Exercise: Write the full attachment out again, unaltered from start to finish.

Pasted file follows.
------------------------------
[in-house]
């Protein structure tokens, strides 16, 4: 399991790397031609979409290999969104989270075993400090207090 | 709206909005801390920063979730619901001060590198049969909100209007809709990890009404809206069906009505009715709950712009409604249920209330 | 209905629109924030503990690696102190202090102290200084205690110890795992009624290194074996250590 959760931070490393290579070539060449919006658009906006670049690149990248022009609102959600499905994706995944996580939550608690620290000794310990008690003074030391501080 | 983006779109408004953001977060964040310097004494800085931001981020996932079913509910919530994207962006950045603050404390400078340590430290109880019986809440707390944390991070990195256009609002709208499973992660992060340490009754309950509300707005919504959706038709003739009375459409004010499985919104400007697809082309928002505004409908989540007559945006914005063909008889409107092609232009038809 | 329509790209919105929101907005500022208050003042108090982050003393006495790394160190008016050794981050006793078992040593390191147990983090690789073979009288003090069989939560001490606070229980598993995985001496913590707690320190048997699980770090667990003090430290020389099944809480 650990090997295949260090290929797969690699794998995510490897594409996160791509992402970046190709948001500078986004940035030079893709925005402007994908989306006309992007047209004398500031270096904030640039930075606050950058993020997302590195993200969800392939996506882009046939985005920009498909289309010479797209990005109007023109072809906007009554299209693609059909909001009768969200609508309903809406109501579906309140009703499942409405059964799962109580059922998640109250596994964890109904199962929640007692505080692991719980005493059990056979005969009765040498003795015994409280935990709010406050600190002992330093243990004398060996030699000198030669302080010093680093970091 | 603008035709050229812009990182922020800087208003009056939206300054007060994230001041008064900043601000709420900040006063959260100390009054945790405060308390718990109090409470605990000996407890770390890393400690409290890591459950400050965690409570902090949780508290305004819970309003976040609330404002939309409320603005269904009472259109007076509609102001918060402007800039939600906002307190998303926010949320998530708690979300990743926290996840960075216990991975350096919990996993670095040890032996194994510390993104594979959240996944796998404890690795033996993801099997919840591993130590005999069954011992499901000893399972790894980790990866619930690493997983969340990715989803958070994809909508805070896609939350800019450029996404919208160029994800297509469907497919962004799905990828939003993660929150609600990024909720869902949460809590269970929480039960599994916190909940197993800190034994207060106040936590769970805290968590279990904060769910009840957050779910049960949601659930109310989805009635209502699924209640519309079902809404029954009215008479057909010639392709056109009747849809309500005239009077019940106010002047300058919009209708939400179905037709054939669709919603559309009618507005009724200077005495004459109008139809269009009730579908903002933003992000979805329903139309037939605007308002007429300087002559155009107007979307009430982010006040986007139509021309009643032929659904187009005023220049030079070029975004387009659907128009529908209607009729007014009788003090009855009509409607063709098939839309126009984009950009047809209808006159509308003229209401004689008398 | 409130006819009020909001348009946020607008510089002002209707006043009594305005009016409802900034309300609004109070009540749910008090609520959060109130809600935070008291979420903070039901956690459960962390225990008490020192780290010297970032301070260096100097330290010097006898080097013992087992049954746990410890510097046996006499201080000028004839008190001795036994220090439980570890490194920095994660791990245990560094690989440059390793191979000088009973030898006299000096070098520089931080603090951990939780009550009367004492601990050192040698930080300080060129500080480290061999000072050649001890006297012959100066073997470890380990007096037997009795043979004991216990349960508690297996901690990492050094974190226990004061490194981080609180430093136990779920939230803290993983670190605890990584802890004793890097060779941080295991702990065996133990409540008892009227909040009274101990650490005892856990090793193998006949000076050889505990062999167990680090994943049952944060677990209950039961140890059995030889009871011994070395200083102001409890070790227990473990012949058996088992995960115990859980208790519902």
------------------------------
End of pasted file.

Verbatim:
[in-house]
């Protein structure tokens, strides 16, 4: 399991790397031609979409290999969104989270075993400090207090 | 709206909005801390920063979730619901001060590198049969909100209007809709990890009404809206069906009505009715709950712009409604249920209330 | 209905629109924030503990690696102190202090102290200084205690110890795992009624290194074996250590 959760931070490393290579070539060449919006658009906006670049690149990248022009609102959600499905994706995944996580939550608690620290000794310990008690003074030391501080 | 983006779109408004953001977060964040310097004494800085931001981020996932079913509910919530994207962006950045603050404390400078340590430290109880019986809440707390944390991070990195256009609002709208499973992660992060340490009754309950509300707005919504959706038709003739009375459409004010499985919104400007697809082309928002505004409908989540007559945006914005063909008889409107092609232009038809 | 329509790209919105929101907005500022208050003042108090982050003393006495790394160190008016050794981050006793078992040593390191147990983090690789073979009288003090069989939560001490606070229980598993995985001496913590707690320190048997699980770090667990003090430290020389099944809480 650990090997295949260090290929797969690699794998995510490897594409996160791509992402970046190709948001500078986004940035030079893709925005402007994908989306006309992007047209004398500031270096904030640039930075606050950058993020997302590195993200969800392939996506882009046939985005920009498909289309010479797209990005109007023109072809906007009554299209693609059909909001009768969200609508309903809406109501579906309140009703499942409405059964799962109580059922998640109250596994964890109904199962929640007692505080692991719980005493059990056979005969009765040498003795015994409280935990709010406050600190002992330093243990004398060996030699000198030669302080010093680093970091 | 603008035709050229812009990182922020800087208003009056939206300054007060994230001041008064900043601000709420900040006063959260100390009054945790405060308390718990109090409470605990000996407890770390890393400690409290890591459950400050965690409570902090949780508290305004819970309003976040609330404002939309409320603005269904009472259109007076509609102001918060402007800039939600906002307190998303926010949320998530708690979300990743926290996840960075216990991975350096919990996993670095040890032996194994510390993104594979959240996944796998404890690795033996993801099997919840591993130590005999069954011992499901000893399972790894980790990866619930690493997983969340990715989803958070994809909508805070896609939350800019450029996404919208160029994800297509469907497919962004799905990828939003993660929150609600990024909720869902949460809590269970929480039960599994916190909940197993800190034994207060106040936590769970805290968590279990904060769910009840957050779910049960949601659930109310989805009635209502699924209640519309079902809404029954009215008479057909010639392709056109009747849809309500005239009077019940106010002047300058919009209708939400179905037709054939669709919603559309009618507005009724200077005495004459109008139809269009009730579908903002933003992000979805329903139309037939605007308002007429300087002559155009107007979307009430982010006040986007139509021309009643032929659904187009005023220049030079070029975004387009659907128009529908209607009729007014009788003090009855009509409607063709098939839309126009984009950009047809209808006159509308003229209401004689008398 | 409130006819009020909001348009946020607008510089002002209707006043009594305005009016409802900034309300609004109070009540749910008090609520959060109130809600935070008291979420903070039901956690459960962390225990008490020192780290010297970032301070260096100097330290010097006898080097013992087992049954746990410890510097046996006499201080000028004839008190001795036994220090439980570890490194920095994660791990245990560094690989440059390793191979000088009973030898006299000096070098520089931080603090951990939780009550009367004492601990050192040698930080300080060129500080480290061999000072050649001890006297012959100066073997470890380990007096037997009795043979004991216990349960508690297996901690990492050094974190226990004061490194981080609180430093136990779920939230803290993983670190605890990584802890004793890097060779941080295991702990065996133990409540008892009227909040009274101990650490005892856990090793193998006949000076050889505990062999167990680090994943049952944060677990209950039961140890059995030889009871011994070395200083102001409890070790227990473990012949058996088992995960115990859980208790519902």